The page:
Raytheon sees bright prospects for AESA radars
The US government gave a green light to Raytheon (RTN) in 2015 to export its 360-degree Gallium Nitride (or GaN) Active Electronically Scanned Array (or AESA) radar to 13 partner countries. The company officially debuted in March 2016. Without getting into the details, the company said that all 13 countries have expressed interest in the equipment.
The new radar gives a 360-degree view of potential threats. It’s more reliable and lowers operating and maintenance costs. Raytheon’s competitor Northrop Grumman (NOC) is a pioneer in AESA radar. Its equipment is used to enable F-35 pilots to effectively engage air and ground targets at a long range.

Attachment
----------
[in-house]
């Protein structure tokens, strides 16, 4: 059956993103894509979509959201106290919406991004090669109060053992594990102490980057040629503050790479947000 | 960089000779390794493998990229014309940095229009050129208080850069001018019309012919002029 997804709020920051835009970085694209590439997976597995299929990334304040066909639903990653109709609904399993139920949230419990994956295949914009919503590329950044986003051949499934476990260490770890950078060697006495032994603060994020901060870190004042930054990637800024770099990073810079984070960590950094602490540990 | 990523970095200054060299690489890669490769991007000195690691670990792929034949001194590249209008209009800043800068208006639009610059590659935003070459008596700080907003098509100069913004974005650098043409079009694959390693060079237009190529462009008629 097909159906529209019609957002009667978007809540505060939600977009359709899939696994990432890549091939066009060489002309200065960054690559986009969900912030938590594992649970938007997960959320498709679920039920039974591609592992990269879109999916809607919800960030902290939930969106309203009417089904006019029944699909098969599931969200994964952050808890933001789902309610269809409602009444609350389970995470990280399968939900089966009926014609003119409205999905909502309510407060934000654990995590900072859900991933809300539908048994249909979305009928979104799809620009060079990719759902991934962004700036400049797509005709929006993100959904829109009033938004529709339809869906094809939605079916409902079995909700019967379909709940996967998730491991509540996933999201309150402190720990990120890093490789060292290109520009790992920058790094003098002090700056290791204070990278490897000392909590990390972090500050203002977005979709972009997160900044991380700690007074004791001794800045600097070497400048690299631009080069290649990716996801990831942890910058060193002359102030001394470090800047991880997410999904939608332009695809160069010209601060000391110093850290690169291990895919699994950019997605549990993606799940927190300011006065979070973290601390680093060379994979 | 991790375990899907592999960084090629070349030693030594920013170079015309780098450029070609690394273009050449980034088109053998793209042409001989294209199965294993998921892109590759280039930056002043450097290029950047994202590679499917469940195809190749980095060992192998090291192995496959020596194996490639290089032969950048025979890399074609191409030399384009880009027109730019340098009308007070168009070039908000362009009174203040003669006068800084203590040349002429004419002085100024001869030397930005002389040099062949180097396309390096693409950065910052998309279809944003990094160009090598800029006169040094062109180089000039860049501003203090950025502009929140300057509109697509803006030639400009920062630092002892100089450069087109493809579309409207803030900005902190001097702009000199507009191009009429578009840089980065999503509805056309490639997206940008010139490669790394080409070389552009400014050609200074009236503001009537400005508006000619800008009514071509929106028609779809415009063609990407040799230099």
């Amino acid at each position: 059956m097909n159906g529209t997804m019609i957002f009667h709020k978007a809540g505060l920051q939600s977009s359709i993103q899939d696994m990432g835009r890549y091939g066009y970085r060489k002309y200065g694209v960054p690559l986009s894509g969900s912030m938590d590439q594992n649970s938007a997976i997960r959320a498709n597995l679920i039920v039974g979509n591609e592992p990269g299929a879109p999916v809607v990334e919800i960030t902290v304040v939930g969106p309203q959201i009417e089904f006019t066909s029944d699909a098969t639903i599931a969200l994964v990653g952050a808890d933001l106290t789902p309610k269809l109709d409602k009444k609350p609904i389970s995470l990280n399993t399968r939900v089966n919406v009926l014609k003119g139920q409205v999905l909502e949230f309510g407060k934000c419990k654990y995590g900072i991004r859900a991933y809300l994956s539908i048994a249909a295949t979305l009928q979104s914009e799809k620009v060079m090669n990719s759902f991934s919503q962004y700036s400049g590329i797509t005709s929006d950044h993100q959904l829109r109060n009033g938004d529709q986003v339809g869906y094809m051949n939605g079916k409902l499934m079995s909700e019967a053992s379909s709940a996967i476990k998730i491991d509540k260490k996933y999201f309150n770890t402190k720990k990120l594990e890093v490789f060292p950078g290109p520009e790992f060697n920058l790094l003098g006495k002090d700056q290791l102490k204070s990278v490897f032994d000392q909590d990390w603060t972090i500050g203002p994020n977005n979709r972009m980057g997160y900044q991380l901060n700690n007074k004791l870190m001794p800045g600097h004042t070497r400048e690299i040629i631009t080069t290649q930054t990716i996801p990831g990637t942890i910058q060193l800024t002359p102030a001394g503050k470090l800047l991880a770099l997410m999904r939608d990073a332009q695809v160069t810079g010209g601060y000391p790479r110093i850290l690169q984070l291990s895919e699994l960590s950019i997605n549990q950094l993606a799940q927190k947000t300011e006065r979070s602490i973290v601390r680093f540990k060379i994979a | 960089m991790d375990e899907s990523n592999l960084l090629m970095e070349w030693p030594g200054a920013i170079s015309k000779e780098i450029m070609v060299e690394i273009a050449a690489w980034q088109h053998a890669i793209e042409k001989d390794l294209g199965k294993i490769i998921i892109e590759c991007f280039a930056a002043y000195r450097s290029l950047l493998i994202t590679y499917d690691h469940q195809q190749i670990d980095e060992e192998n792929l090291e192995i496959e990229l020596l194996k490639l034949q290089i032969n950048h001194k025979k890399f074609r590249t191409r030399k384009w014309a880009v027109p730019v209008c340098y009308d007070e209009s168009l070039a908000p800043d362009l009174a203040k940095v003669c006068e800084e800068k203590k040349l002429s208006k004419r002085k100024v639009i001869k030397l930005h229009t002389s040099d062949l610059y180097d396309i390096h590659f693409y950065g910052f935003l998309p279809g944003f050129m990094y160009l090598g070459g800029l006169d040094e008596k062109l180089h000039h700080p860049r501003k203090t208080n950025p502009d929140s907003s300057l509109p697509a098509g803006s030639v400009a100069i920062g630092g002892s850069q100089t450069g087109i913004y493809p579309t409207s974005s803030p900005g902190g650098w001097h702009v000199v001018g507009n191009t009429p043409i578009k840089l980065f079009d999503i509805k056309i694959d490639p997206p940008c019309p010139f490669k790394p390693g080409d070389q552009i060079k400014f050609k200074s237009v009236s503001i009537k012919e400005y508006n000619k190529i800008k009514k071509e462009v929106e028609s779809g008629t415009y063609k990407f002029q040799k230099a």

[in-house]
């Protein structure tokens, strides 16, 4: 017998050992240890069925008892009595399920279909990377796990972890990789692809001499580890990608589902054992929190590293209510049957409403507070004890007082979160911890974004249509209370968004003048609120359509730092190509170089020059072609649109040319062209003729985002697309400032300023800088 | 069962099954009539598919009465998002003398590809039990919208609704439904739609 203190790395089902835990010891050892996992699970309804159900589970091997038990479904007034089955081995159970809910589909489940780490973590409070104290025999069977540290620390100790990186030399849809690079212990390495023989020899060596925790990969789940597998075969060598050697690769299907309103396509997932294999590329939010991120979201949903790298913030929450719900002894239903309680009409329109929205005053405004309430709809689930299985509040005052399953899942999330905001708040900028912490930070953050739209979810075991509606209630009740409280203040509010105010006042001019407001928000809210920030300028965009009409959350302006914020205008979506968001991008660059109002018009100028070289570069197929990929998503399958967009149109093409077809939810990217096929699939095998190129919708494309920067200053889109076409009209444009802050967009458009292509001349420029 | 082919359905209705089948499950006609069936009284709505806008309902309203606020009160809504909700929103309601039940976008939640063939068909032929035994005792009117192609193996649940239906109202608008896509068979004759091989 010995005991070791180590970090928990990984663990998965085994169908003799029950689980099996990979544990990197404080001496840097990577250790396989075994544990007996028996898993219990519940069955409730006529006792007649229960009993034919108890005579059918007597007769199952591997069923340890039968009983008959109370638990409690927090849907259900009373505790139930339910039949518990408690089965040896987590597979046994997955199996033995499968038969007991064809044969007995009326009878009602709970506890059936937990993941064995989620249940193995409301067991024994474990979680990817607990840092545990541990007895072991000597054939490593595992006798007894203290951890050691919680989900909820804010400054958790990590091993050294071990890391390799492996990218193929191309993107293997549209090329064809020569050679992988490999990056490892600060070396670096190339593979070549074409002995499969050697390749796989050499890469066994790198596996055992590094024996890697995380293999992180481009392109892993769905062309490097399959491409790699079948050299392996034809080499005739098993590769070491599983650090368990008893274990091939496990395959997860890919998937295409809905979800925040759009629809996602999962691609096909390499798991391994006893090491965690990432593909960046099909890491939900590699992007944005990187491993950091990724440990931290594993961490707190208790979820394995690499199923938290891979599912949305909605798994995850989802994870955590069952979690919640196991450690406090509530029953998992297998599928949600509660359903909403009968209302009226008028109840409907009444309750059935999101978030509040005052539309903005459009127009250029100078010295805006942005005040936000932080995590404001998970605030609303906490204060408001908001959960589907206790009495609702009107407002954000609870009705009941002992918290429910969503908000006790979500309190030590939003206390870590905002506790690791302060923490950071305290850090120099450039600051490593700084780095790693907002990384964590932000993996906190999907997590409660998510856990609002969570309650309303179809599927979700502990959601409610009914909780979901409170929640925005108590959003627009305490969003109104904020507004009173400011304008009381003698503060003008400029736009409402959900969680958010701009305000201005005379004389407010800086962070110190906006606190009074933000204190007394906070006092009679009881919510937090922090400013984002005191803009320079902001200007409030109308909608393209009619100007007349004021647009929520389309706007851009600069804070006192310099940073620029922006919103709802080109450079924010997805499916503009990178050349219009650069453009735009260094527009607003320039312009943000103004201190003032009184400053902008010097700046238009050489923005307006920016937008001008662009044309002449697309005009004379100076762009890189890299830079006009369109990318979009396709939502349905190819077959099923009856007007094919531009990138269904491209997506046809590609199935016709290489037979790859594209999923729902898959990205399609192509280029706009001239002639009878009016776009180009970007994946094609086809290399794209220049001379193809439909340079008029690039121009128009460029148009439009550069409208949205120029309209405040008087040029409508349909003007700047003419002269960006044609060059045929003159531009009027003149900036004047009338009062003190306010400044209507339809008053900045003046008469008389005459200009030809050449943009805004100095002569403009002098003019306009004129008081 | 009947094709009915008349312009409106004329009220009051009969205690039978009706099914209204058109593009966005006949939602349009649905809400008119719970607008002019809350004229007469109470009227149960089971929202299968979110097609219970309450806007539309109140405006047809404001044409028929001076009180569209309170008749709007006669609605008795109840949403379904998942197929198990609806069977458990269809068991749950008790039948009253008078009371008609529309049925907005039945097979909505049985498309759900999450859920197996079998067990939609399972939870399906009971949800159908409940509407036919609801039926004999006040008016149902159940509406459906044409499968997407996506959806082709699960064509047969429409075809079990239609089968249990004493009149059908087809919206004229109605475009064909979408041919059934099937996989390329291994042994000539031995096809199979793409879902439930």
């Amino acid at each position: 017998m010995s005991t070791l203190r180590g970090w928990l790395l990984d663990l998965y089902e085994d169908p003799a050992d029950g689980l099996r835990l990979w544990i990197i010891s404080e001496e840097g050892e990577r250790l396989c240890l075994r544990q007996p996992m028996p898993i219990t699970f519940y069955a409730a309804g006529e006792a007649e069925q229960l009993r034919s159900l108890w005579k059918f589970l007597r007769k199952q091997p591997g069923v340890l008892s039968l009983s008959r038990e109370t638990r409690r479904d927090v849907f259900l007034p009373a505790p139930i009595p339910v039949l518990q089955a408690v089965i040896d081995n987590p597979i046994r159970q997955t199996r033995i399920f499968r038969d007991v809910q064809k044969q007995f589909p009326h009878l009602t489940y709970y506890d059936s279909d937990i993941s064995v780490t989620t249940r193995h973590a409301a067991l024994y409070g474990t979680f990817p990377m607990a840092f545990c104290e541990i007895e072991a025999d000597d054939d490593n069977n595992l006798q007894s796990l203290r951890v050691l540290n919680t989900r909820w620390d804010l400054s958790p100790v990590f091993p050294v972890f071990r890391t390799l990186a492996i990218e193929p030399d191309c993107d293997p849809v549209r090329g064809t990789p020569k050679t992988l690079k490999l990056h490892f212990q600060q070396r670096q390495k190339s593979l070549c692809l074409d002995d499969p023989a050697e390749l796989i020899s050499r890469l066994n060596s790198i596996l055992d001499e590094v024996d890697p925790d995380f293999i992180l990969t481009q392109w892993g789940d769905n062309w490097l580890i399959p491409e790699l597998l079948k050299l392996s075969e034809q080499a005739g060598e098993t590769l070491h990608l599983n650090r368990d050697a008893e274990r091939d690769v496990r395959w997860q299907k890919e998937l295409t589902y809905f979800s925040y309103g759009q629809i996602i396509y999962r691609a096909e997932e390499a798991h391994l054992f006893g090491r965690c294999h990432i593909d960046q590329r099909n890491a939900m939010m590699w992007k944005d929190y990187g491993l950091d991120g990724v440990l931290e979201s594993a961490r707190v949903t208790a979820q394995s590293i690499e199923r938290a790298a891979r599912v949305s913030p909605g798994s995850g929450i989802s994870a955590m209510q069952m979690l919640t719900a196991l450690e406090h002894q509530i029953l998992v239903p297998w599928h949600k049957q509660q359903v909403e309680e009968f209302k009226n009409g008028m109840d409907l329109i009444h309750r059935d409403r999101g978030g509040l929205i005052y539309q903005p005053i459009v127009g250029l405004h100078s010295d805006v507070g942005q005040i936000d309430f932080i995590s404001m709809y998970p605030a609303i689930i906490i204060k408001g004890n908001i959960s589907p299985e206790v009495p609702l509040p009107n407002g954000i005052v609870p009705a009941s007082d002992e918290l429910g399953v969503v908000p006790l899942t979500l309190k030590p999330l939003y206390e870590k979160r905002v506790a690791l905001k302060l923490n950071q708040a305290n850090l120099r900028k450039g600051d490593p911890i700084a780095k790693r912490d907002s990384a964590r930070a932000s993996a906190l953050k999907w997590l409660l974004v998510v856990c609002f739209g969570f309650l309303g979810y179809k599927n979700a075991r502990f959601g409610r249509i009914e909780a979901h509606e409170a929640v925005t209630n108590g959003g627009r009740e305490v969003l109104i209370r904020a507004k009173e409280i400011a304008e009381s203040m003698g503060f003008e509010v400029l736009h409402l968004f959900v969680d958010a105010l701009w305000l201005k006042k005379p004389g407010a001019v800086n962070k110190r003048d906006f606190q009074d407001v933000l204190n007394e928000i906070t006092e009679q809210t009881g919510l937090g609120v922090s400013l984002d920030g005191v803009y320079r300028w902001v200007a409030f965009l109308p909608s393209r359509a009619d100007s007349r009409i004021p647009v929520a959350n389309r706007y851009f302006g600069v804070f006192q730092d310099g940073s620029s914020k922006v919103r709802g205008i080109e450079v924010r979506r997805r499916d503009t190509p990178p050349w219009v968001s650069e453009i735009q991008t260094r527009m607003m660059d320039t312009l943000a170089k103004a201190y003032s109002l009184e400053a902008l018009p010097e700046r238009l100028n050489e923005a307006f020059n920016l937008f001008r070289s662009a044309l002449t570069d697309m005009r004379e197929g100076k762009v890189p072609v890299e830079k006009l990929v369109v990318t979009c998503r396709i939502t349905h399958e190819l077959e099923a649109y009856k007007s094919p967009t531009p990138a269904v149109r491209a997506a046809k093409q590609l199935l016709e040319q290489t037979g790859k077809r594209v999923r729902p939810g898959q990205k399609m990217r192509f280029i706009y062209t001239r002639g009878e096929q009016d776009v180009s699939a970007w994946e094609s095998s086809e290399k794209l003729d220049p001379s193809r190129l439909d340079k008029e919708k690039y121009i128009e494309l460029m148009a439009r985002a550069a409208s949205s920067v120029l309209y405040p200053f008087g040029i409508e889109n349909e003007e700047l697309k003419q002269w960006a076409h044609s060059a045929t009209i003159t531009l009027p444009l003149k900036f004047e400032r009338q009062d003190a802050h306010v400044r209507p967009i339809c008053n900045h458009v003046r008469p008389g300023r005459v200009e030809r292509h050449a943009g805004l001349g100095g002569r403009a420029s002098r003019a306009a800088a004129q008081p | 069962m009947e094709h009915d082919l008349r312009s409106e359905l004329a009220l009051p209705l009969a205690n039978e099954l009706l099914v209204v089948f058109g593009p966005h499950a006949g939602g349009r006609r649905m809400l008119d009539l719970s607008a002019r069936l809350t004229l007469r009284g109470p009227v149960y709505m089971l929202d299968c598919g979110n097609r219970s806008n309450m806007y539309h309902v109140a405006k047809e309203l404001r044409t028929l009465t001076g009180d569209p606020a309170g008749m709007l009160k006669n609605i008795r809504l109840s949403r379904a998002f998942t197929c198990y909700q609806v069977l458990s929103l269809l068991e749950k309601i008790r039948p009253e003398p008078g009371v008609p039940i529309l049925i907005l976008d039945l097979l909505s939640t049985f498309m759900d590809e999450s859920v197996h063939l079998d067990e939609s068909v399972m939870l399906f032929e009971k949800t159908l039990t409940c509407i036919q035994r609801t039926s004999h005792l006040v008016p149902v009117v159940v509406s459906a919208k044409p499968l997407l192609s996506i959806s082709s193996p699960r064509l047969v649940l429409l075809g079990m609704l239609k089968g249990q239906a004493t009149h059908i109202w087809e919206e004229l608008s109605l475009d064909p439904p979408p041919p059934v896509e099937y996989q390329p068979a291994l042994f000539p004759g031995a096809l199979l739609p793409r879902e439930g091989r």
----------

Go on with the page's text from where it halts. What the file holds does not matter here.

Raytheon eyes lost Patriot deal
In June 2015, the German government selected Lockheed Martin’s (LMT) MEADS (Medium Extended Air Defense System) missile system over Raytheon’s Patriot missile system. It said Lockheed Martin’s life-cycle cost was 67% lower.
The MEADS and Patriot systems are both used to intercept and neutralize ballistic missiles. In the face of crippling defense (XAR) budgets, lower manpower requirements of MEADS was considered attractive. However, more recently, questions have been raised on whether MEADS can meet Germany’s performance milestones.
The German defense (ITA) ministry notified its lawmakers that negotiations with Lockheed may extend beyond 2016. Raytheon is now in discussions with Germany to resubmit the bid for the Patriot missile system, should the MEADS system fail to meet its mandated milestones.
On July 11, 2016, Wesley Kremer, president of Raytheon’s integrated defense business, stated that the Patriot offers Germany a more reliable and efficient system. He added that meeting Germany’s checkpoints could be challenging for MEADS.